Thursday, September 17, 2015


In pursuit of Health Promotion, came across a brilliant book by a couple of Aussies: Promoting Health by L Talbot & G Verrinder, after seeing a YouTube video by the latter.   Unlikely to get my grubby paws on a copy easily, I was very grateful that they whetted a potential buyer's appetite by giving a random chapter for free (it's amazing what you can do with technology these days!) - I got Ch5: Community development action for social and environmental change where I was introduced to Arnstein's Ladder of Citizen Participation:

Of course their diagram was nicer -- this diagram was from Arnstein's original paper in 1971-- I thank the wonders of the internet that these things are accessible.
So in a nutshell,  the two forms of non-participation are where people are placed on committees to enlist their support (bingo! -Guyana) or people are involved in group activities to change their behaviour... but not in a nice way-- I think both smack of manipulation and neither gives the community any involvement in decision-making.  The next three steps- called tokenism - because people may be heard but there is no guarantee that their ideas will be acted upon because they have no power-- (this was the case of the IDB Landfill project behind my housing Scheme) -- also a bingo moment in illustrating Guyana to a T! unless of course .... said ideas are stolen and are repackaged as a brilliant idea by the lazy scunt carrying out the exercise!(not the IBD thing I hasten to clarify)  The higher three rungs are not applicable to Guyana, yet, sadly, in any public sphere.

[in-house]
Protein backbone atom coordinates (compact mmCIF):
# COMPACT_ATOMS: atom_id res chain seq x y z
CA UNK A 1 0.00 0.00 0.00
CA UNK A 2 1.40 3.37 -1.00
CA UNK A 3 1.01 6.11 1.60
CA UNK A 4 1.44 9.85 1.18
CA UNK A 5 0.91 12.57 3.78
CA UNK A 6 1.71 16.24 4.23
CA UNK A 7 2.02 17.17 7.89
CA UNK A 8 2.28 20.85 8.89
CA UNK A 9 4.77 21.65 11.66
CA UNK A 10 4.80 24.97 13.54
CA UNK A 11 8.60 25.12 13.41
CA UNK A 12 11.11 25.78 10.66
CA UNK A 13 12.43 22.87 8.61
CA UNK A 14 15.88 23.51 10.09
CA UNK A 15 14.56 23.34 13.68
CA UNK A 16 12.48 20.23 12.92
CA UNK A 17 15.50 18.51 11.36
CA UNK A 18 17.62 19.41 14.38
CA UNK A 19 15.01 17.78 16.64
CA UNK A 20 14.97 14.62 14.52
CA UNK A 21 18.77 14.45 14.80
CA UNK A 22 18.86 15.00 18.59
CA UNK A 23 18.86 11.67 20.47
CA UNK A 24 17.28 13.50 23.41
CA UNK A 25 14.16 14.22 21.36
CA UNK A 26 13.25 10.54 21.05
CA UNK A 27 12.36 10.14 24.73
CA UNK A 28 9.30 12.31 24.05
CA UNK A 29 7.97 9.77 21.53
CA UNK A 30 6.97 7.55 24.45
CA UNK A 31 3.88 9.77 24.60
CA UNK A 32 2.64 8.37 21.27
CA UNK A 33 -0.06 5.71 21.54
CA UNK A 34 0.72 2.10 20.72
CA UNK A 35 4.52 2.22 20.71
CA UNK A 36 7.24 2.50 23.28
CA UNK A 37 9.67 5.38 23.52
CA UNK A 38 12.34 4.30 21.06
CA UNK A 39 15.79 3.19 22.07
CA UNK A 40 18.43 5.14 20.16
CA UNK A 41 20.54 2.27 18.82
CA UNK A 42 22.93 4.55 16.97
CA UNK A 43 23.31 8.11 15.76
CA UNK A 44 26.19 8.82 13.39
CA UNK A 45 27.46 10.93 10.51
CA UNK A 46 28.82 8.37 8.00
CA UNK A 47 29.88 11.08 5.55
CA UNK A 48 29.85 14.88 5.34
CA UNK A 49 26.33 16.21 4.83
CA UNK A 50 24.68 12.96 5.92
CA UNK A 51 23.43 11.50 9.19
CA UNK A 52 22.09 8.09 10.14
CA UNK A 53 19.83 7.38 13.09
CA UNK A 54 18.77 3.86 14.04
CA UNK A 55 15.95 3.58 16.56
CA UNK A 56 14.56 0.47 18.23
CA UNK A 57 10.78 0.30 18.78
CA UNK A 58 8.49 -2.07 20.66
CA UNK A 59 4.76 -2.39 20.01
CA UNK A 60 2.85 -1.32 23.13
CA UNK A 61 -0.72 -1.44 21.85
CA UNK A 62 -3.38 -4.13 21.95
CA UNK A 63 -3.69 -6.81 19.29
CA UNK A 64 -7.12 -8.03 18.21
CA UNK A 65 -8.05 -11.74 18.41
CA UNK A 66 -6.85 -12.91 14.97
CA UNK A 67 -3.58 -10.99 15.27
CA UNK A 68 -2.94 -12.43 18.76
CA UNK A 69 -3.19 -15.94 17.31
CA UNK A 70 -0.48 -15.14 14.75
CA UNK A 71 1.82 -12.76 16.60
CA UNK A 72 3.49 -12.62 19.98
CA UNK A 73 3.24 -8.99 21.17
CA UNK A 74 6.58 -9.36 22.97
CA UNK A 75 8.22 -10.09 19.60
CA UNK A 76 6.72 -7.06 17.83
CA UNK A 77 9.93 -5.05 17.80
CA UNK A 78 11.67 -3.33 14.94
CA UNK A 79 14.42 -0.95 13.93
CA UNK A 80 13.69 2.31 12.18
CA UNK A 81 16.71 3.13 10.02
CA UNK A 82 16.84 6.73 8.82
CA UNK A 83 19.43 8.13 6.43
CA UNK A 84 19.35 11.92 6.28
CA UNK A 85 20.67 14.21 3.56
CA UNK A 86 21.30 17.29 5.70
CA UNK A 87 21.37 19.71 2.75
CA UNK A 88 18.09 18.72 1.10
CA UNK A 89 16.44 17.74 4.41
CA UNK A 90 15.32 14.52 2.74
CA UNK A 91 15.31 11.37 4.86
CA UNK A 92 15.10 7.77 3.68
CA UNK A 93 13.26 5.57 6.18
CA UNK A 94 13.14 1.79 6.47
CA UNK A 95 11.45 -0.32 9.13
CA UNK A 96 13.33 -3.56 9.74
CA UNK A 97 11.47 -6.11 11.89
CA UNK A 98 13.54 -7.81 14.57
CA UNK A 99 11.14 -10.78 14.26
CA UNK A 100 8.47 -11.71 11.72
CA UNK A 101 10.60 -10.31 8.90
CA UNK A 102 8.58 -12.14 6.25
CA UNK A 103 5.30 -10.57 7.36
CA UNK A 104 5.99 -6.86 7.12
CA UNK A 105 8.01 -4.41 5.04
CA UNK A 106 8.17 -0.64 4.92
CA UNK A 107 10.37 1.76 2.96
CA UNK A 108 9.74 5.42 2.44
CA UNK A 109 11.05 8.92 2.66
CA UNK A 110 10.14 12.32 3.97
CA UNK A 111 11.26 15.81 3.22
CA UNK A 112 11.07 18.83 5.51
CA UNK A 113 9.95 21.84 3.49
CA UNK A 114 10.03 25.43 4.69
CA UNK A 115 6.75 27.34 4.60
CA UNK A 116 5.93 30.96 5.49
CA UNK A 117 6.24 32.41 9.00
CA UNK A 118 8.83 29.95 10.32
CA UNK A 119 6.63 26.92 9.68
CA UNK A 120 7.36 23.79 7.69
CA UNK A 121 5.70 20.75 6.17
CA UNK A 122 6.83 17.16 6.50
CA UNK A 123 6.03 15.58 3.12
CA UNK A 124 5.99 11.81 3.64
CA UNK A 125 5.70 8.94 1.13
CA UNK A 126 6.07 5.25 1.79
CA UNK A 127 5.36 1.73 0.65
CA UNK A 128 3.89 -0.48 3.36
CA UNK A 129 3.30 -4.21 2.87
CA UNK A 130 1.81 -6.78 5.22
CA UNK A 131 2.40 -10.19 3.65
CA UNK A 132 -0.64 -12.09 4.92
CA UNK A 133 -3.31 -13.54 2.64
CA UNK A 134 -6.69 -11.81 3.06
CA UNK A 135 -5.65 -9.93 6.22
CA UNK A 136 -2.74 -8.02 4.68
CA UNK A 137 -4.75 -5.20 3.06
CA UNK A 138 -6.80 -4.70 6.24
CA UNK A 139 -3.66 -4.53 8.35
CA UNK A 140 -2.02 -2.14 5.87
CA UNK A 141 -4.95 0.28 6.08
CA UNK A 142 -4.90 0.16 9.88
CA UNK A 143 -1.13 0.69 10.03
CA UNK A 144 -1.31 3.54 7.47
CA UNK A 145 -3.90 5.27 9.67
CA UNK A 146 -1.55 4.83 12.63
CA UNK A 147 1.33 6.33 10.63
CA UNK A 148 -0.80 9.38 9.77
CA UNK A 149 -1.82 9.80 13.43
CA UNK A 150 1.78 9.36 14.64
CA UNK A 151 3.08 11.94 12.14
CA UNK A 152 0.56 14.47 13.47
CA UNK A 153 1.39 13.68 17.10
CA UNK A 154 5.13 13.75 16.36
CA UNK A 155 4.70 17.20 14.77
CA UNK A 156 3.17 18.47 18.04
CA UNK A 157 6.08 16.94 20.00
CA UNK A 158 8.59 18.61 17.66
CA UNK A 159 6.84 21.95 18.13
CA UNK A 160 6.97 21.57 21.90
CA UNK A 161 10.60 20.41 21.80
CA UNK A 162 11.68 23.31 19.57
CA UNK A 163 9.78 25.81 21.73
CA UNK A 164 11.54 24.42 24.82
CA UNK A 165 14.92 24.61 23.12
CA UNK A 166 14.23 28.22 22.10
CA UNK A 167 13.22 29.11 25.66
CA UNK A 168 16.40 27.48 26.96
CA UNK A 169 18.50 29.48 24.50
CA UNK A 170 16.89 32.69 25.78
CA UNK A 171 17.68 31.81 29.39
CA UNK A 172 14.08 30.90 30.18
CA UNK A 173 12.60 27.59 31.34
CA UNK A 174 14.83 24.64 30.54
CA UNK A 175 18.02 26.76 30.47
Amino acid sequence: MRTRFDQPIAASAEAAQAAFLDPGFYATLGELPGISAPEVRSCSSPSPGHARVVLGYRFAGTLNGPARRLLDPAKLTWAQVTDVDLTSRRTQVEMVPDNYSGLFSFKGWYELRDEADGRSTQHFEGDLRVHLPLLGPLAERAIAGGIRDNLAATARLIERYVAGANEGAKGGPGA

So the Aussie authors go on to note that  those with little/no power are most likely to be suffering from ill health as a result of little access to, influence over structures impacting negatively on their health-- termed structural violence in my anthropology class. Then comes another bingo moment: 'If people are not skilled in articulating their needs, or believe they are unlikely to have them met, then they are not likely to express them.'  Mmm...  this could also be a huge contributory factor to Guyana's high suicide rate: notwithstanding people jumping on the bandwagon and forming numerous NGOs to hog up a bit of the action... all talkshop with no discernible positive results.

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